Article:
Vitamin E – Benefits, Deficiency Symptoms And Food Sources

vitamin E

Other names :: Anti-aging vitamin, Tocopherols, Tocotrienols, anti-oxidant vitamin

Vitamin E is one of the most talked-about vitamins in America . And with good reason. It is a powerful antioxidant, responsible for protecting the body from pollutants, chemicals, and rancid fats that create the free radicals which in turn contribute to cancer and break down other nutrients in the body. Vitamin E is an effective chain-breaking, lipid-soluble antioxidant in biological membranes, and aids in membrane stability.

Actions and benefits of vitamin E

  • Encourages normal growth and development.
  • Oxygenates tissues, reduces need for oxygen intake, reproductive organs, heart.
  • Protects cell membranes.
  • Anti-blood clotting agent.
  • Vitamin E prevents cell damage by inhibiting the oxidation of lipids (fats) and the formation of free radicals. I
  • An increase in stamina and endurance is also attributed to Vitamin E.
  • Reduces risk of first fatal heart attack in men.
  • Vitamin E is also used topically to great effect for skin treatments – in helping the skin look younger, promoting healing and cutting down the risk of scar tissue forming.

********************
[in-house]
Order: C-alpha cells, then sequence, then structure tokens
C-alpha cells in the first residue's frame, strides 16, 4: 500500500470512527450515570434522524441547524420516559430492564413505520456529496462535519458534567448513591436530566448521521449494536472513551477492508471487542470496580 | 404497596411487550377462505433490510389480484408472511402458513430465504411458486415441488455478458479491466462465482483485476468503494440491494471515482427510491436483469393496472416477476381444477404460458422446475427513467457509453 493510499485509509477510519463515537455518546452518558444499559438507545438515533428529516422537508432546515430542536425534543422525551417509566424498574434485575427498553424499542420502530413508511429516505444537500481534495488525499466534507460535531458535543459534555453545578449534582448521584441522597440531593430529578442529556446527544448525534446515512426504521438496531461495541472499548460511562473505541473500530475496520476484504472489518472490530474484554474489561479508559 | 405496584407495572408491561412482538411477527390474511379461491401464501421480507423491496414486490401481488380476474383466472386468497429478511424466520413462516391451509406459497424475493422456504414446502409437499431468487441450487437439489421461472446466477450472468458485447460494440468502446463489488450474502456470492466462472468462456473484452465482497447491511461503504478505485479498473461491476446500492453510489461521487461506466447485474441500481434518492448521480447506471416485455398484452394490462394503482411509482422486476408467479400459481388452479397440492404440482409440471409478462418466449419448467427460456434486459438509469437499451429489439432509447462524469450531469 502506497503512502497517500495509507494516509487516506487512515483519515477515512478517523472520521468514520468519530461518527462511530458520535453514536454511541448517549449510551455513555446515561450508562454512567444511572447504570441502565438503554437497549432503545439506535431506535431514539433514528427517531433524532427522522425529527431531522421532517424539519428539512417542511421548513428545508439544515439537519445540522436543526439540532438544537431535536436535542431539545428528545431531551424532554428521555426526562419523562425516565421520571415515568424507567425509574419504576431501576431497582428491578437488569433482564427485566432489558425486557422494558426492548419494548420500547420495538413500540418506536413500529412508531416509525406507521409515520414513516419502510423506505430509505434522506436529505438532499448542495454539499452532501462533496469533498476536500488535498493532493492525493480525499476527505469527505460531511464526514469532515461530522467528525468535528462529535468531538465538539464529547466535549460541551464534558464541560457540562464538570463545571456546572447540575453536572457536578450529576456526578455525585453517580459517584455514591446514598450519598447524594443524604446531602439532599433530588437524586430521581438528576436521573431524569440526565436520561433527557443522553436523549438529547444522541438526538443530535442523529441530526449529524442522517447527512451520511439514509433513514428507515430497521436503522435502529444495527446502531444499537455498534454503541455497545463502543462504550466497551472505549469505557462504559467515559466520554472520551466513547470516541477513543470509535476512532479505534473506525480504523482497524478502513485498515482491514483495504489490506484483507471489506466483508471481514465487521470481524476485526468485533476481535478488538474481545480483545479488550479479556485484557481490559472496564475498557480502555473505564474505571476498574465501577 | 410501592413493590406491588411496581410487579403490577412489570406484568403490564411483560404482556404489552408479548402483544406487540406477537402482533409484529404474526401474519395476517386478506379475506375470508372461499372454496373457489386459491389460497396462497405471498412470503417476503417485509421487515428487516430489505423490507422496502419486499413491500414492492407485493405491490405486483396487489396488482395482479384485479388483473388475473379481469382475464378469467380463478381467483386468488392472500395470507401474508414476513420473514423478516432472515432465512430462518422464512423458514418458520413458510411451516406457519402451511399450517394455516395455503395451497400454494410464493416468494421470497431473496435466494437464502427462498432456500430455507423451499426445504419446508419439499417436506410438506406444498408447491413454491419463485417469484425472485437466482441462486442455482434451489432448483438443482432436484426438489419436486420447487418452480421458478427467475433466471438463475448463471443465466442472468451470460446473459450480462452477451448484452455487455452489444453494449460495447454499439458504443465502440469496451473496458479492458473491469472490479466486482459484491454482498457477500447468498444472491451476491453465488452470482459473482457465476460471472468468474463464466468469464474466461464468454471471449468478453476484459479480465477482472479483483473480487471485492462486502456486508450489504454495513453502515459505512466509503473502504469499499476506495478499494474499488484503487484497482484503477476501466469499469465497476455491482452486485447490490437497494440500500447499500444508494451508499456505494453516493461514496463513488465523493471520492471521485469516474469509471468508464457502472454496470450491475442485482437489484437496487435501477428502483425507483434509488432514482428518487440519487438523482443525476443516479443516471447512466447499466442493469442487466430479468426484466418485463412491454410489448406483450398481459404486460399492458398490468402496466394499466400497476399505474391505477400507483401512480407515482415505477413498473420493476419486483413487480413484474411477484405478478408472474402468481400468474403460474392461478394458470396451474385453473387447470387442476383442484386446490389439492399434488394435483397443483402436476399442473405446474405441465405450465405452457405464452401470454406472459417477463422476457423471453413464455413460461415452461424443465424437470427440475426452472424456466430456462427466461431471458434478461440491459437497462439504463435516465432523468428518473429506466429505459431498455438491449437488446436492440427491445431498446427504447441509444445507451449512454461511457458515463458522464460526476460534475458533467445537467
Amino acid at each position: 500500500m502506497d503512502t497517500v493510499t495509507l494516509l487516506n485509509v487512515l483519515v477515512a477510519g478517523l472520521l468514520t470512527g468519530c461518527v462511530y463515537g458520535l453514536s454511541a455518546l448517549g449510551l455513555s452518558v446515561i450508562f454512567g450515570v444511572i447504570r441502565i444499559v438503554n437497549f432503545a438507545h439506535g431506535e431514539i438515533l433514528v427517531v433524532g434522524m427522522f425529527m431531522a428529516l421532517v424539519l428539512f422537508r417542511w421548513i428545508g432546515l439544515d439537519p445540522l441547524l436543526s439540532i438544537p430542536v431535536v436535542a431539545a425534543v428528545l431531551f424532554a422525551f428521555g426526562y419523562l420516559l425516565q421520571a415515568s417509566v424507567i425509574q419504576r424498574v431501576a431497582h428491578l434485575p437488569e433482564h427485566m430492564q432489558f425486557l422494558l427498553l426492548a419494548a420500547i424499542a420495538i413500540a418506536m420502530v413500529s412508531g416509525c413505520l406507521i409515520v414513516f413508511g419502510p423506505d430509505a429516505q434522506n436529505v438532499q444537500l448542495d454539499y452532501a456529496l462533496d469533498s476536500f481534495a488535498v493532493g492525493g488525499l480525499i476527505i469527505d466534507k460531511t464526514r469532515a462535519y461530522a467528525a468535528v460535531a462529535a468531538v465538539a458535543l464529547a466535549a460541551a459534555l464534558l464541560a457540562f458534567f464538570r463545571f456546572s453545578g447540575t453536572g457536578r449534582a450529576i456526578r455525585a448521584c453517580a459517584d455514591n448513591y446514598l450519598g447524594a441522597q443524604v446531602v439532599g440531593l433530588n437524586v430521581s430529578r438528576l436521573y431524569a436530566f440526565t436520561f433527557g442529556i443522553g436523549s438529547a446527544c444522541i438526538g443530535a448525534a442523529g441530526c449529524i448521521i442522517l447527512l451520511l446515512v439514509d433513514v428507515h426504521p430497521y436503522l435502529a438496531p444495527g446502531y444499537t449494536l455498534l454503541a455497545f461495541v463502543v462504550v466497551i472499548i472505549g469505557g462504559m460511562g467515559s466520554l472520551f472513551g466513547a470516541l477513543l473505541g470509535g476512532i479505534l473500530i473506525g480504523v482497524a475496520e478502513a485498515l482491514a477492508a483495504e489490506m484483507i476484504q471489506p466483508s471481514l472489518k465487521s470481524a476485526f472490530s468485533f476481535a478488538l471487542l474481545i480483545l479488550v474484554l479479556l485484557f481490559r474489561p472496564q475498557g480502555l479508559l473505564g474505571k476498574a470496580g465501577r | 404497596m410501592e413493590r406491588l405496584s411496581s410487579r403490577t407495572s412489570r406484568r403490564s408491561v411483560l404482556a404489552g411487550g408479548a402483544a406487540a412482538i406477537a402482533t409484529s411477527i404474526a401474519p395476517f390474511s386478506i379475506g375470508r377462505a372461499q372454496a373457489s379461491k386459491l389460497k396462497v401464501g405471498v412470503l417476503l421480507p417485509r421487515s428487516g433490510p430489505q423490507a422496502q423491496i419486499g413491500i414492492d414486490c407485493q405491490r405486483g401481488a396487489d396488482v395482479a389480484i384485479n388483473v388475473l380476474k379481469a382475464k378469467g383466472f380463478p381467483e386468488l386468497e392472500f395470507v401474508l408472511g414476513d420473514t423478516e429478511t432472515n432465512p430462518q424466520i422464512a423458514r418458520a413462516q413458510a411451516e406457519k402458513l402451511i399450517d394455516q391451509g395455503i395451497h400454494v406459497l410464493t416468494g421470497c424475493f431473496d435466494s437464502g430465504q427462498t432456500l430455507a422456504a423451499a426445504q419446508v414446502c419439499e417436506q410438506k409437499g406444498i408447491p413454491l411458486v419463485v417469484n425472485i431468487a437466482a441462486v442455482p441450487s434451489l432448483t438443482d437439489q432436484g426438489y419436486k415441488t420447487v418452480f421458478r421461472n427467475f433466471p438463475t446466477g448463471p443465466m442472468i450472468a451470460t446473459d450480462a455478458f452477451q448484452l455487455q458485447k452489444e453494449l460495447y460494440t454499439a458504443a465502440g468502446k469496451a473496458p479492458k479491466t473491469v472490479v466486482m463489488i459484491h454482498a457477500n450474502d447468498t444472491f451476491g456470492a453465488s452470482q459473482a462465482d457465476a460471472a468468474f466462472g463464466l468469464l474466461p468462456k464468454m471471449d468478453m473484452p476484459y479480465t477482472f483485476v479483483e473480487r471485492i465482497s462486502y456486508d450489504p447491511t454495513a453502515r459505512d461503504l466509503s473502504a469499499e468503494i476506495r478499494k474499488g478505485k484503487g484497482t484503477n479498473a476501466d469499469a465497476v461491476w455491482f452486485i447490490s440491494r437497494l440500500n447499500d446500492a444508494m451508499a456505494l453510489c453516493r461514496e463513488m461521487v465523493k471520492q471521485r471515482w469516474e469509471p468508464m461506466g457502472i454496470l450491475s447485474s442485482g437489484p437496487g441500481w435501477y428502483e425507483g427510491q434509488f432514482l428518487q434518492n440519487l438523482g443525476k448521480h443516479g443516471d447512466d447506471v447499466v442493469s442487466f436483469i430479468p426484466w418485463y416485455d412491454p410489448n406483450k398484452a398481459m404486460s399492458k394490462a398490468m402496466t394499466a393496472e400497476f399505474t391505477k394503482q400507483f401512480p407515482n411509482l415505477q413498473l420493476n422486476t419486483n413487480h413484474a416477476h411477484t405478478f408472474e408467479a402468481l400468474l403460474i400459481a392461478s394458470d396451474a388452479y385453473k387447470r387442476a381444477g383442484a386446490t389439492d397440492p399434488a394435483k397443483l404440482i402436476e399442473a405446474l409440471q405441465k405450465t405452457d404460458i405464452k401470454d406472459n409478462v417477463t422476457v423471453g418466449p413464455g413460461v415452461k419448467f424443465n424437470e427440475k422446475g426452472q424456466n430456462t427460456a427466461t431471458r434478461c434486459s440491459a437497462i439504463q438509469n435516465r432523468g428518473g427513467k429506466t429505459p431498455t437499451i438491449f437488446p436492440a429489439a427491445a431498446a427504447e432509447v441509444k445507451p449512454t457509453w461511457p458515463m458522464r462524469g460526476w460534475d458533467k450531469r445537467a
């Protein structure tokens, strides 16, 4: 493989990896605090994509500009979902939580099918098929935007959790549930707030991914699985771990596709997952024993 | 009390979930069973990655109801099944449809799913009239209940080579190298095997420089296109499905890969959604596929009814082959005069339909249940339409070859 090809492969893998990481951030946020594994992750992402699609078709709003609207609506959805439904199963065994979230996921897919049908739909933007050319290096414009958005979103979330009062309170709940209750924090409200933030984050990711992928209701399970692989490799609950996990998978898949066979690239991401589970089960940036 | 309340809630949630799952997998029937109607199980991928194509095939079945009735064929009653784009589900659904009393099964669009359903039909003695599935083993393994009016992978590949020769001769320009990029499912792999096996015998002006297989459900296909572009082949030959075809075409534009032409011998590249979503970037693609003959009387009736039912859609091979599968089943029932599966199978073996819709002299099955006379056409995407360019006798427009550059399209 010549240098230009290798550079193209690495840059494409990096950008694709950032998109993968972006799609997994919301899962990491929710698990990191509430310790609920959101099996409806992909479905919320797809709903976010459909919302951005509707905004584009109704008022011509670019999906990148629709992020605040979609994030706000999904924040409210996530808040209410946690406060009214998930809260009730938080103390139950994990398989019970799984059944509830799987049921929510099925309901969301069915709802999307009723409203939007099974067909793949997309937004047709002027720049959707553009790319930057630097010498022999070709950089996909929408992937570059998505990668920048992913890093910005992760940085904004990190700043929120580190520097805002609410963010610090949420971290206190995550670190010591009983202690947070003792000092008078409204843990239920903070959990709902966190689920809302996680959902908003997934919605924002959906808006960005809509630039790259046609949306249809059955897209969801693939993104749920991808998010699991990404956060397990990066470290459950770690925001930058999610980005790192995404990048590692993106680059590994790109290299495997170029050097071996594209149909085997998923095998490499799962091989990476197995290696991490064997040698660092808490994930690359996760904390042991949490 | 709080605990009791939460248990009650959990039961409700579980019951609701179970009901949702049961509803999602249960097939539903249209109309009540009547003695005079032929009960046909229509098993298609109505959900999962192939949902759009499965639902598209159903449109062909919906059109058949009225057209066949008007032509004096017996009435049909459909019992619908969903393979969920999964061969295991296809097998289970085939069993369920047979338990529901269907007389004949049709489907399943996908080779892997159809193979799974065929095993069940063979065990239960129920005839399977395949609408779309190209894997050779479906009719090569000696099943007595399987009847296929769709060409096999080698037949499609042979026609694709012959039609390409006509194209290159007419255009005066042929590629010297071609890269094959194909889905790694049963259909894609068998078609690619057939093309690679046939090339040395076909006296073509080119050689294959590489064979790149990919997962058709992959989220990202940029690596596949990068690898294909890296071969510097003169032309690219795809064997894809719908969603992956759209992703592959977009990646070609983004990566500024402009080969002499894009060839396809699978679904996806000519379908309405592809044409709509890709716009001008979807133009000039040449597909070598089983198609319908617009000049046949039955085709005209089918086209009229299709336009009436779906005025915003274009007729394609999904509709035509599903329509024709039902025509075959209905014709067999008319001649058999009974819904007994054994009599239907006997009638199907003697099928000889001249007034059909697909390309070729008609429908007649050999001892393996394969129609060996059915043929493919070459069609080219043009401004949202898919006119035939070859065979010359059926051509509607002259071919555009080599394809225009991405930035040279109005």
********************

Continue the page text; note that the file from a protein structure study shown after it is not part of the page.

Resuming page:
• Vitamin E can enhance sperm production in some men.

Recommended dosage of vitamin E

  • Men – 10 mg alpha TE (15 IU)
  • Women – 8 mg alpha TE (12 IU)
  • Pregnancy – 10 mg alpha TE (15 IU)
  • Lactation – 12 mg alpha TE (18 IU)

Signs of Overdose:

Deficiency symptoms of Vitamin E

  • Anemia.
  • Premature aging.
  • Acne.
  • Uterine degeneration.
  • Cancer.
  • Neuromuscular impairment.

When more may be required

When your diet is high in refined carbohydrates, fried foods and fat, or you are taking a birth control pill or hormone replacement therapy, then a supplement of Vitamin E might be called for. People suffering from pre-menstrual cramps, menopausal hot flushes, after a stroke or suffering from a heart disease might benefit from Vitamin E. It might also be beneficial to relieve painful or swollen joints, if you are exposed to pollution (that is about all of us), suffer from poor circulation or from Dupuytren’s disease, which is a thickening of the ligaments in the hands.

Best food sources of vitamin E

Unprocessed and unrefined vegetable oils, raw and sprouted seeds, nuts, green leafy vegetables, brown rice, wheat germ, peas, lettuce, spinach, broccoli, asparagus, avocados, wheat, corn.

How to use vitamin E

Available as:

Liquid: the best form due to its high bio availability and fast absorption. Always choose liquid as your first choice when supplementing your diet.

Tablets: available


Heat and/or moisture may alter the vitamin. Refrigeration is recommended.

Useful References

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